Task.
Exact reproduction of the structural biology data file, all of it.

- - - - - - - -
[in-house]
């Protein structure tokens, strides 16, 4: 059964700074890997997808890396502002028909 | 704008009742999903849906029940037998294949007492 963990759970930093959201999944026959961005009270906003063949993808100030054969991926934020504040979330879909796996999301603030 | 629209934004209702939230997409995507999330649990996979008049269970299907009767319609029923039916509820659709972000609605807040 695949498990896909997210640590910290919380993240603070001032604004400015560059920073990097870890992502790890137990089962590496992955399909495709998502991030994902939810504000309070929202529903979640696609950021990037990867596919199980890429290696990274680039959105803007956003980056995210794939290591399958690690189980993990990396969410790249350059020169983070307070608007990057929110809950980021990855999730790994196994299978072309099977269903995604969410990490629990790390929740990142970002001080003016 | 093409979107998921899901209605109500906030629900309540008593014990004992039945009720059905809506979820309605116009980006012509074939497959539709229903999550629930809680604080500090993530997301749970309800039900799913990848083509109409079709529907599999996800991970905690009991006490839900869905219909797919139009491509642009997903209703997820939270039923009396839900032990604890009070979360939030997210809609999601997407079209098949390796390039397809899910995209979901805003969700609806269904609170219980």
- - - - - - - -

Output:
[in-house]
């Protein structure tokens, strides 16, 4: 059964700074890997997808890396502002028909 | 704008009742999903849906029940037998294949007492 963990759970930093959201999944026959961005009270906003063949993808100030054969991926934020504040979330879909796996999301603030 | 629209934004209702939230997409995507999330649990996979008049269970299907009767319609029923039916509820659709972000609605807040 695949498990896909997210640590910290919380993240603070001032604004400015560059920073990097870890992502790890137990089962590496992955399909495709998502991030994902939810504000309070929202529903979640696609950021990037990867596919199980890429290696990274680039959105803007956003980056995210794939290591399958690690189980993990990396969410790249350059020169983070307070608007990057929110809950980021990855999730790994196994299978072309099977269903995604969410990490629990790390929740990142970002001080003016 | 093409979107998921899901209605109500906030629900309540008593014990004992039945009720059905809506979820309605116009980006012509074939497959539709229903999550629930809680604080500090993530997301749970309800039900799913990848083509109409079709529907599999996800991970905690009991006490839900869905219909797919139009491509642009997903209703997820939270039923009396839900032990604890009070979360939030997210809609999601997407079209098949390796390039397809899910995209979901805003969700609806269904609170219980």